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Extraction of the third molar

Clínica dental Madrid Dr. Estévez, dentista en Madrid, me duele la muela del juicio

surgerythird molarsIt is the most frequent surgical technique performed in the oral cavity if we except for extractions of erupted teeth. But this does not mean that it can be said that it is an elementary intervention or one with a low profile of difficulty. Its range of clinical variability and potential complications reach the most extreme limits.

Many patients require the removal of their third molars, also known as wisdom teeth. Like any surgical procedure, there are some risks and complications. The decision on the extraction of the third molar must be decided by the  patient and his dentist.


Is it necessary to remove wisdom teeth?


Wisdom teeth are a valuable asset to the mouth when they are healthy and well positioned. Often, problems arise that require its removal. When the maxilla is not large enough to accommodate the wisdom teeth, causing malalignment. Wisdom teeth can grow sideways, emerge only part way through the gum, or remain trapped under the gum and bone.


General recommendations for the extraction of third molars:


  • When the wisdom teeth only partially erupt.

  • When there is a chance that misaligned wisdom teeth will damage the adjacent teeth.

  • When a cyst forms, it can damage surrounding structures, such as bone roots of teeth.


The most cause of wisdom teeth extractions is that the mouth is too small for them to erupt normally behind the second molars in a good position. This can cause the following situations:


1. When the wisdom teeth are completely covered by the bone. In this situation it will remain completely covered with its "developmental pocket", this pocket can undergo change and develop a cyst. This cyst will enlarge at the expense of the jaw bone. These cysts must be removed and_cc781905-5cde-3194-bb3b- 136bad5cf58d_examined by a pathologist.


2. When the wisdom teeth are partially impacted, they start to come out, but are not able to fully erupt. In this situation, the upper third molars are usually placed towards the cheek, while the lower third molars are generally tipped forward, causing decay and periodontal disease around the second molar.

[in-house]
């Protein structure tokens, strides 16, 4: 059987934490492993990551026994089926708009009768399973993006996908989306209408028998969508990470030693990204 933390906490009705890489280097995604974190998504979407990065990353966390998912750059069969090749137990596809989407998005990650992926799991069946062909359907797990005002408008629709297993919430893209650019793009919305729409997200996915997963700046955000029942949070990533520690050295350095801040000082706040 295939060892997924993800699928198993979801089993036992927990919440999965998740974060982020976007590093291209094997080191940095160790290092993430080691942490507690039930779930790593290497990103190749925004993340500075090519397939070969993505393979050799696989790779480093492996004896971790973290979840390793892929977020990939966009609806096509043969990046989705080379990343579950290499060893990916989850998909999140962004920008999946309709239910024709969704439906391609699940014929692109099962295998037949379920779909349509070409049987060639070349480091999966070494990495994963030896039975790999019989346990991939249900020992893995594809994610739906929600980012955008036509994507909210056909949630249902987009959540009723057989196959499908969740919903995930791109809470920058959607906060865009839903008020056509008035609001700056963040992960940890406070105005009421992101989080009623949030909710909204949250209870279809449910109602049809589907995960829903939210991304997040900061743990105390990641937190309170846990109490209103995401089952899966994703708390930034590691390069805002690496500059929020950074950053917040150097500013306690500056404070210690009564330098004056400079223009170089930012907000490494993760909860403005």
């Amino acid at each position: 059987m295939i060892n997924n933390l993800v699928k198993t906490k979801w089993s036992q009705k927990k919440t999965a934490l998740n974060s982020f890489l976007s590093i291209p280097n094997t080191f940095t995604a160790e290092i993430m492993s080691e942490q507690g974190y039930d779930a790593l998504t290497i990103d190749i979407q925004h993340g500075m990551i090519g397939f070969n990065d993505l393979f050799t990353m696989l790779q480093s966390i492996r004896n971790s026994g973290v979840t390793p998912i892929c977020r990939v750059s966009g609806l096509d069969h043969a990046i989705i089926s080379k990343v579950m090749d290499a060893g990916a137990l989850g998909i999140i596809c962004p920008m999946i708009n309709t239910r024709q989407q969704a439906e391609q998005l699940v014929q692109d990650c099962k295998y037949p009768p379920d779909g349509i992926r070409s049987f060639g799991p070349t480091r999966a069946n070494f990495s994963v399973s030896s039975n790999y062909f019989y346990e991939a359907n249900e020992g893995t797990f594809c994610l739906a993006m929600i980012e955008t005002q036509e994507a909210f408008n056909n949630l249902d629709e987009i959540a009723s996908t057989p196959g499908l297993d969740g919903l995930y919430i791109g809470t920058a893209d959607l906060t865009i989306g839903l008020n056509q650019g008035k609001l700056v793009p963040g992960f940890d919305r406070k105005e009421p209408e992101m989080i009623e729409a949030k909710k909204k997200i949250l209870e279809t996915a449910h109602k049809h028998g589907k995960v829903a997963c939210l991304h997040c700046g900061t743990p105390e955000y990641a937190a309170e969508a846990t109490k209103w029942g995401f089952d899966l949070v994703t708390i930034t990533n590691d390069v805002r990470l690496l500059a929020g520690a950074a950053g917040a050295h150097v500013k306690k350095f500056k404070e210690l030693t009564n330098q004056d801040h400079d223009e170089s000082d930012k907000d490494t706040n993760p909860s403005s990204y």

The most common complication of partial bone impaction is that the flap of gum tissue that partially covers the third molar eruption creates a pocket where bacteria that are present in the mouth can grow and cause an infection known as pericoronitis. It is characterized by inflammation of the gum that surrounds the retained tooth. Inflammation and infection can become very serious. The treatment for pericoronitis is the extraction of the third molar.


Some dentists believe that wisdom teeth can push the other teeth in the mouth forward and cause crowding of the front teeth. From our point of view, it is one more factor, not the most decisive.


The risks and complications of third molar extraction are as follows:


PAIN: The extraction of third molars can cause some discomfort and pain. This is normally treated with pain medication.


INFECTION: Due to the large number of bacteria present in the mouth, post-surgical infection is always possible. It is necessary for the dentist to prescribe antibiotics to the patient to prevent the development of infections.


SWELLING: After surgery patients may experience swelling and  bruising. These symptoms vary between patients.


BLEEDING: Some post-operative bleeding is considered normal. This is usually minimal and is easily controlled by biting down on a gauze pad.


Most wisdom teeth can be removed with local anesthesia alone, but many people prefer sedation during surgery.

Risks and complications of third molar extraction:


Upper third molars have roots that are often  separated from the maxillary sinuses by only a very thin layer of bone. Occasionally, a small communication is established between the sinus and the oral cavity when the upper third molars are extracted. If this happens, the normal procedure is to close by suture, the patient must be informed of the incidence, prescribe antibiotics and decongestants. 


Mandibular third molars in some cases have roots that lie very close to or even wrapped around the inferior alveolar nerve. This is the nerve that provides sensation to the lips, teeth, and tongue on each side of the mouth. Occasionally when a mandibular third molar is removed, that nerve can be struck or bruised, this can cause a loss of sensation on that side. It is important to know that this is a sensory nerve and does not affect the ability to move the parts of the oral cavity that it gives sensation to. In most cases, the nerve heals slowly, it may take six months to a year before normal sensation returns. Very rarely, nerve damage is permanent.



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